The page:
Critically ill patients in intensive care units (ICU) have a high prevalence of ICU acquired bloodstream infection (BSI) ranging from 5 to 7% (1,2,3,4,5,6,7). However, BSI-associated morbidity and mortality differ between studies, mainly due to potential cofounders or the methods used for statistical analysis (1,2,3,4,5,6,7). Since BSI usually develops in the most severly ill patients (2,3,4,5,6), BSI could be the cause of death but could also be a marker of the severity of the condition. Propensity score matching is appropriate for generation of control groups in observational studies and experts suggest its use to study hospital acquired infections and attributable mortality (8, 9). To our knowledge, such matching has been rarely used to study BSI. Therefore, we conducted an observational study with propensity-score matched analysis. The primary objective was to assess the attributable mortality fraction due to BSI during ICU stay.

Material and methods

Setting and patients

We conducted a prospective observational study in two French ICU with surgical and medical patients: a 14 beds-ICU in Saint-Brieuc and a 12-beds ICU in Quimper which are part of tertiary hospitals with 700 and 600 acute-care beds respectively. All consecutive adults patients admitted from January 1, 2015, until December 31, 2018, with an ICU stay of 48 hours or more were included. Patients with liberty deprivation, pregnant women, and patients younger than 18 years old were excluded from the study. Patients or closest relative were informed of the prospective collection unless they disagreed of being included. The local ethics committee (Comité d’Éthique du CHU de Rennes) approved the study (N°18.53).


Infection was considered acquired in the ICU when it was diagnosed 48 hours after admission. BSI was defined according to the CDC (10, 11): for common skin contaminants, 2 positives blood cultures drawn on separate occasions were required and for other pathogens 1 positive blood culture. BSI that was thought to be seeded from another infection site was considered as secondary whereas BSI were considered as primary BSI when no simultaneous infection were found. Secondary BSI needed criteria for infection and same bacteria identified in specific localization culture specimens and in blood culture specimens. The diagnosis of pneumonia included both ventilator-associated pneumonia and ICU-acquired pneumonia that developed in non-ventilated patients and was made based on clinical signs (fever), radiological findings (new infiltrate on chest-X-ray or CT scan), and a positive microbiological culture of an endotracheal aspirate (≥106 colony-forming units/mL) or a broncho-alveolar lavage (≥104 colony-forming units/mL). Catheter-related bloodstream infection was considered in patients with BSI attributed to intravascular catheter (quantitative culture of the catheter tip or by differences in growth between catheter and peripheral venipuncture blood culture specimens). Urinary tract infection was considered in patients with catheter-associated symptomatic urinary tract infection, non-catheter related symptomatic urinary tract infection or asymptomatic bacteremic urinary tract infection. Tertiary peritonitis was considered in patients with intra-abdominal infection that persists or recurs 48 h following successful and adequate surgical source. Finally, surgical-site infection was considered in patients with fever and spontaneous or deliberate wound dehisces or other evidence of infection (on gross anatomical or histopathologic exam, or imaging test).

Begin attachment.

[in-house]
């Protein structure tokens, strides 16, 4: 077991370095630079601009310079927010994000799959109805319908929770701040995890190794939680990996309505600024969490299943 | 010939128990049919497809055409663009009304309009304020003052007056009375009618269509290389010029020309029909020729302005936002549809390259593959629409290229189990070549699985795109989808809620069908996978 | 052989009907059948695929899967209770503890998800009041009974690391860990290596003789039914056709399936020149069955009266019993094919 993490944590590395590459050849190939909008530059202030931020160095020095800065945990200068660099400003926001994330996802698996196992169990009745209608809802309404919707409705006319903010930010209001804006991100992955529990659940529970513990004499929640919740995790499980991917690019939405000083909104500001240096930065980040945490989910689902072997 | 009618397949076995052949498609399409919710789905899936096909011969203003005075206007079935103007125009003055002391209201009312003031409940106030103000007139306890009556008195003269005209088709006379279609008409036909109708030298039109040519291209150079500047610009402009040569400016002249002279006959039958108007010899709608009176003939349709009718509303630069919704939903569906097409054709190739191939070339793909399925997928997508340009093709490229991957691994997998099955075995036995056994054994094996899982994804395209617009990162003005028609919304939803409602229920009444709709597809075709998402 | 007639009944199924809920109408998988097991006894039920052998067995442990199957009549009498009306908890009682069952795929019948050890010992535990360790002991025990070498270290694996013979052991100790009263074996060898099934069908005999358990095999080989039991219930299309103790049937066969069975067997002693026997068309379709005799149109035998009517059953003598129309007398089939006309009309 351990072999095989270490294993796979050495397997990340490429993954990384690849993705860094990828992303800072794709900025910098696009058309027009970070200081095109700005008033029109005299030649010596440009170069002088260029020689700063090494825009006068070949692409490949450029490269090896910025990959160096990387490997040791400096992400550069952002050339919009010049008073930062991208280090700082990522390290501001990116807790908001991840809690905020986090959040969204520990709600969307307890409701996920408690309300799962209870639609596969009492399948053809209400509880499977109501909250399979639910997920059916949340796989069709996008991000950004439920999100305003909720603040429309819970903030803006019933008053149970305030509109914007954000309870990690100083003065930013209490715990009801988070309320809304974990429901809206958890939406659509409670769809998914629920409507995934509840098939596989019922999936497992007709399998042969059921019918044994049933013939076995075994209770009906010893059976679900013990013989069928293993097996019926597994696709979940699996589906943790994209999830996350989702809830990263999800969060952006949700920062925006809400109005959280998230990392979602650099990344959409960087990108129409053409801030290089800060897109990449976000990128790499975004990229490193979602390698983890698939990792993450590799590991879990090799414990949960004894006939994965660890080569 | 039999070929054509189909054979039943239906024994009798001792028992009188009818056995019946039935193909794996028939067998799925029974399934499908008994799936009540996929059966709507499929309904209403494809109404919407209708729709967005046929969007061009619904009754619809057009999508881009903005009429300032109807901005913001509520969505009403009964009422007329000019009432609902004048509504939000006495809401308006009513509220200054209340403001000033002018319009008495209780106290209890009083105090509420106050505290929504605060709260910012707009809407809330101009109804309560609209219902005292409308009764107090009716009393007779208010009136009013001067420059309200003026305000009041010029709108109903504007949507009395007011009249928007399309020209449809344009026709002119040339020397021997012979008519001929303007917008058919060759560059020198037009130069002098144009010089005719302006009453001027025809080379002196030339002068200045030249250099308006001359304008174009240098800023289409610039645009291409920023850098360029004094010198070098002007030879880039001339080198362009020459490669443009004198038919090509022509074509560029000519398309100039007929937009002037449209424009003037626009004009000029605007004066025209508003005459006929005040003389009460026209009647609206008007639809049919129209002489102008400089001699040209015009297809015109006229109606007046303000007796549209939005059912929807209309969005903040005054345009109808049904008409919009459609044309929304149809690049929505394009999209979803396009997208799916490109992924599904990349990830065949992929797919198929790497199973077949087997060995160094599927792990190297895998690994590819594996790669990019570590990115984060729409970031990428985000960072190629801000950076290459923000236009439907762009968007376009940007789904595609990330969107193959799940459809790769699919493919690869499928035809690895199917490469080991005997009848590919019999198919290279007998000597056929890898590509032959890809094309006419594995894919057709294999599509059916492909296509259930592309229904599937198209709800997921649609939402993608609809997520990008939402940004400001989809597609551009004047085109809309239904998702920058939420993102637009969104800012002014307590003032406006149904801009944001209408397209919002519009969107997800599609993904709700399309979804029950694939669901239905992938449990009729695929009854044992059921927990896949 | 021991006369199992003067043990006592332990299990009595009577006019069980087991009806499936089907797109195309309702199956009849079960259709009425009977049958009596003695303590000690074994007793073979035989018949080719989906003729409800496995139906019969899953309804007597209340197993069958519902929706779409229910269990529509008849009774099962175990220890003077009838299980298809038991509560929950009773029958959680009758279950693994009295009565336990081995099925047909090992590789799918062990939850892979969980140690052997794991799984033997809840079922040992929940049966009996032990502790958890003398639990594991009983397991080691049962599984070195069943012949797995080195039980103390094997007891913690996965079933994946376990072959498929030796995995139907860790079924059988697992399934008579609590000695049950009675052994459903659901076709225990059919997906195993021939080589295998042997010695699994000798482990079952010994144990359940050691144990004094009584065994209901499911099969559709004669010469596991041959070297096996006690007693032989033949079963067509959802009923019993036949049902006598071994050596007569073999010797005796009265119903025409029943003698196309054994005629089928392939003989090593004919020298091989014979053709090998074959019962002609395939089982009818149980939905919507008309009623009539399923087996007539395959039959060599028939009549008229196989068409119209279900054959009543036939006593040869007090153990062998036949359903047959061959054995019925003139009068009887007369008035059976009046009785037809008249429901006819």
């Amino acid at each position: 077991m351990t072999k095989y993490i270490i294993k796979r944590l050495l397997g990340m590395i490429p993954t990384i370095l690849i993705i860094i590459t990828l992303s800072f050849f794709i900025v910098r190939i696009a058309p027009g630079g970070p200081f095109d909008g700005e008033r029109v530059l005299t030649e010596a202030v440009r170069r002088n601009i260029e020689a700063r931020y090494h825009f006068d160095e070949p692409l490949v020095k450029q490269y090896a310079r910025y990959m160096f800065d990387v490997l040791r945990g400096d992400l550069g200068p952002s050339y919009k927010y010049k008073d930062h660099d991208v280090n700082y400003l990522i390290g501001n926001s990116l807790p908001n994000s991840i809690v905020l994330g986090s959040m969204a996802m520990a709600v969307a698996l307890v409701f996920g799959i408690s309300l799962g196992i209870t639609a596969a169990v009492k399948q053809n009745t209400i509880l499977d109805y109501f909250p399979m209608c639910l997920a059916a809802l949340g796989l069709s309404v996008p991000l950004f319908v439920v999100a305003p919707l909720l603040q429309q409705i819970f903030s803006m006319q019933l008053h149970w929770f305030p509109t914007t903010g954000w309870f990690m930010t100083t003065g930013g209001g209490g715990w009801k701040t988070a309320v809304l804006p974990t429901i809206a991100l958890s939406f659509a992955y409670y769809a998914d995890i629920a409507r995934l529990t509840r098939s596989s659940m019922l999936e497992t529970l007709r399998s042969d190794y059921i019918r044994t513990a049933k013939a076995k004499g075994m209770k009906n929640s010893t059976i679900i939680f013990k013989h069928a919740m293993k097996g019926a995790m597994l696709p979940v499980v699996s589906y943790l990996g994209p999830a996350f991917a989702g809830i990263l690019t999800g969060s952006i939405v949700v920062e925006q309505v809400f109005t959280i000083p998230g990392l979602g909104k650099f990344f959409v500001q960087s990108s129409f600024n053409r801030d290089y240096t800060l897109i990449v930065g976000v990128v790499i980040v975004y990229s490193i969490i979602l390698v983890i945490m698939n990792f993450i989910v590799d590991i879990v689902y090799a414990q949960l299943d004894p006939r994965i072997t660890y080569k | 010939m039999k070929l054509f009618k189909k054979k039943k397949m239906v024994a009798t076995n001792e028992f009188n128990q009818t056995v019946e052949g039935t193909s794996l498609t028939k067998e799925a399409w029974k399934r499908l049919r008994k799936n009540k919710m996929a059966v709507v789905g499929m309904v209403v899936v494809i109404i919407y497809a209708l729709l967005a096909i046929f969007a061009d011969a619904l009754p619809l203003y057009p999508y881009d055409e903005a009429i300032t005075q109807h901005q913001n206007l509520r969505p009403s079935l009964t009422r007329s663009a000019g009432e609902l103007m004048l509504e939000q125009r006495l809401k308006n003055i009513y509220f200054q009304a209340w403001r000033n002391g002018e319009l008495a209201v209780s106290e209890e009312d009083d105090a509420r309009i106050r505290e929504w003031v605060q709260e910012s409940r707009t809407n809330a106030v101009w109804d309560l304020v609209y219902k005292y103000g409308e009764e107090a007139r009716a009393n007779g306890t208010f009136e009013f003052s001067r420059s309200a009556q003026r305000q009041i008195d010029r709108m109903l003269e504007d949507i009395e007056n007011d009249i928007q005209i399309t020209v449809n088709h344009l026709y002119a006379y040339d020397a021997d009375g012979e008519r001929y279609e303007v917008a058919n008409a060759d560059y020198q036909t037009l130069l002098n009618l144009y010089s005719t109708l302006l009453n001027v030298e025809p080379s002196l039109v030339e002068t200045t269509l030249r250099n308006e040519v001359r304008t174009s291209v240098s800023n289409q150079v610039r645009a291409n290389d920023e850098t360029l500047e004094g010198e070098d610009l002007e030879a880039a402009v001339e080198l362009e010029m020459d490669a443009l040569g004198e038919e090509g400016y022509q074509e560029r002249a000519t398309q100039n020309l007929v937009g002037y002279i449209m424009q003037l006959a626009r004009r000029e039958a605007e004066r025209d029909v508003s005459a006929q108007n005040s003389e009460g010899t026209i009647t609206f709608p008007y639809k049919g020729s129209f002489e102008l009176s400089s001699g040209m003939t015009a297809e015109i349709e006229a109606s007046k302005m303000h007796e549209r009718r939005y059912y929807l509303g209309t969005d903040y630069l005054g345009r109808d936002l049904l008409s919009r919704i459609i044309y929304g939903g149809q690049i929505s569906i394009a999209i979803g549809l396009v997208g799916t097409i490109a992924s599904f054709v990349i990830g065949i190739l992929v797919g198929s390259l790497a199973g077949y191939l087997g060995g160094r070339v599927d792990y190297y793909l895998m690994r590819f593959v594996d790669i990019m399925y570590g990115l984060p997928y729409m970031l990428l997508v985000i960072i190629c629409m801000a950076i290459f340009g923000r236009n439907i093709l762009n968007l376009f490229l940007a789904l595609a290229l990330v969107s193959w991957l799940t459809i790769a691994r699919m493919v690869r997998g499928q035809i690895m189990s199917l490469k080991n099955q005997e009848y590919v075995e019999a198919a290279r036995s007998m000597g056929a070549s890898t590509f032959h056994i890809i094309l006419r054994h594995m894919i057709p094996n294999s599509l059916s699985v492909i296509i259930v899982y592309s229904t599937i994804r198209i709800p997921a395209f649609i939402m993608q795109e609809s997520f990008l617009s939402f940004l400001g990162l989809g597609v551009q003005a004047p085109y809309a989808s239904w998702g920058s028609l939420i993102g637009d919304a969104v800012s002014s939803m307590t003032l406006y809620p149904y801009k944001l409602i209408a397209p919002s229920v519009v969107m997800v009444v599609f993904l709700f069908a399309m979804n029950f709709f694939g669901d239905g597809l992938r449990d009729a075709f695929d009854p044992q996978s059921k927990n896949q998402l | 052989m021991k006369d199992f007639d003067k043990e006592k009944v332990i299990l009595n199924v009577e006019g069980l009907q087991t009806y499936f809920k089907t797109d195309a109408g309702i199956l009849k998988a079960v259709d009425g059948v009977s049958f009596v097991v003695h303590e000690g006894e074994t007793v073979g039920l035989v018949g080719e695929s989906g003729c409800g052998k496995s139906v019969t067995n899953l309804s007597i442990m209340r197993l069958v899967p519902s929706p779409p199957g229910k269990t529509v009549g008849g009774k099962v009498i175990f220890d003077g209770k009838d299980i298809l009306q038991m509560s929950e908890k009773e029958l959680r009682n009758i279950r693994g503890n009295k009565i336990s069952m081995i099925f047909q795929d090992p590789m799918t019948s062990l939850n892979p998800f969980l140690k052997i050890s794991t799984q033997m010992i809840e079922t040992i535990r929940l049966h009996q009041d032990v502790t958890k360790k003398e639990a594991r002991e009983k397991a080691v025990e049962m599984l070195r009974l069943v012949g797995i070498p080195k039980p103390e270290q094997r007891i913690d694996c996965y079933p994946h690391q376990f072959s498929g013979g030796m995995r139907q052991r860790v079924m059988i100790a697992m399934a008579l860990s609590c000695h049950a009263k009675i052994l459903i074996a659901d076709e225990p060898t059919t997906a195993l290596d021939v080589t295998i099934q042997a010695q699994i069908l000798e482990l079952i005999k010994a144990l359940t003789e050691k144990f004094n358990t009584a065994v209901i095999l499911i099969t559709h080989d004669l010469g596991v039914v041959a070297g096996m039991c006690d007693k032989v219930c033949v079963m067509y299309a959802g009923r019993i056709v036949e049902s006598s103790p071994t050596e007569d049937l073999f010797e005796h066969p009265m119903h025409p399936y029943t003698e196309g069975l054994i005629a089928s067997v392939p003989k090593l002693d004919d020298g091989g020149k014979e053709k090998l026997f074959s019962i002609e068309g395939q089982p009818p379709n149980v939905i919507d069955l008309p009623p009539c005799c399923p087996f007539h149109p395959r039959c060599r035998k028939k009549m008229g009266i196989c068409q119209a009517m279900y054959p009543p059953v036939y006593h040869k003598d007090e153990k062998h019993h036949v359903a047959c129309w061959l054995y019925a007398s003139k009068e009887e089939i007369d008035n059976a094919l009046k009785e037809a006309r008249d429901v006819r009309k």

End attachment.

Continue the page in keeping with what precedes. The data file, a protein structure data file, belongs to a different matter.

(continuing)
Baseline characteristics were registered at admission (simplified acute physiology score II, age, sex, diagnostic category [planned surgery/emergency surgery/medical/], admission origin [home, acute-care ward, long-term care facility, other intensive care unit], antimicrobial agents at admission, immunosuppression, and neutropenia). Other data was collected during the ICU stay (number of days at risk for BSI, intubation during the period at risk, use of a central catheter during the period at risk) or on the day of discharge for patients with no BSI during the ICU stay. The number of days at risk for BSI was the number of days in the ICU from the 48th hour of stay until ICU discharge for patients without BSI or until the first occurrence of BSI for patients with BSI.

Primary and secondary endpoints